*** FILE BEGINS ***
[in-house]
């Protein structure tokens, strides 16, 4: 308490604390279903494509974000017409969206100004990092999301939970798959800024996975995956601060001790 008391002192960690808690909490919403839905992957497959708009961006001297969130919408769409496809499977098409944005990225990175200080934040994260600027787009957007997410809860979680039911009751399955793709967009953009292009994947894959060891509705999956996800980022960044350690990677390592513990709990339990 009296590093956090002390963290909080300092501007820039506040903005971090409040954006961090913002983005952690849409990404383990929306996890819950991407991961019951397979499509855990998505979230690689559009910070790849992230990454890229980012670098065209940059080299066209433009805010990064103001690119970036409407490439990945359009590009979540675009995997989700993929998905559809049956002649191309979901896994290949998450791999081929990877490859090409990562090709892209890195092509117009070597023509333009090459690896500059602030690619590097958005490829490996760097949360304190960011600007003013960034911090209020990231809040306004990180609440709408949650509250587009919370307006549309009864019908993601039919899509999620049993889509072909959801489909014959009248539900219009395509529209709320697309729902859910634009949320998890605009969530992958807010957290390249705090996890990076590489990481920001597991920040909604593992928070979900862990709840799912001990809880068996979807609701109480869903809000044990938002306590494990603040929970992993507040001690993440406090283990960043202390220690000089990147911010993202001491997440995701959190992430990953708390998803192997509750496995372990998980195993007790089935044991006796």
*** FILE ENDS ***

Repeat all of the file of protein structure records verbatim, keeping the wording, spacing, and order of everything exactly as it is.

[in-house]
């Protein structure tokens, strides 16, 4: 308490604390279903494509974000017409969206100004990092999301939970798959800024996975995956601060001790 008391002192960690808690909490919403839905992957497959708009961006001297969130919408769409496809499977098409944005990225990175200080934040994260600027787009957007997410809860979680039911009751399955793709967009953009292009994947894959060891509705999956996800980022960044350690990677390592513990709990339990 009296590093956090002390963290909080300092501007820039506040903005971090409040954006961090913002983005952690849409990404383990929306996890819950991407991961019951397979499509855990998505979230690689559009910070790849992230990454890229980012670098065209940059080299066209433009805010990064103001690119970036409407490439990945359009590009979540675009995997989700993929998905559809049956002649191309979901896994290949998450791999081929990877490859090409990562090709892209890195092509117009070597023509333009090459690896500059602030690619590097958005490829490996760097949360304190960011600007003013960034911090209020990231809040306004990180609440709408949650509250587009919370307006549309009864019908993601039919899509999620049993889509072909959801489909014959009248539900219009395509529209709320697309729902859910634009949320998890605009969530992958807010957290390249705090996890990076590489990481920001597991920040909604593992928070979900862990709840799912001990809880068996979807609701109480869903809000044990938002306590494990603040929970992993507040001690993440406090283990960043202390220690000089990147911010993202001491997440995701959190992430990953708390998803192997509750496995372990998980195993007790089935044991006796």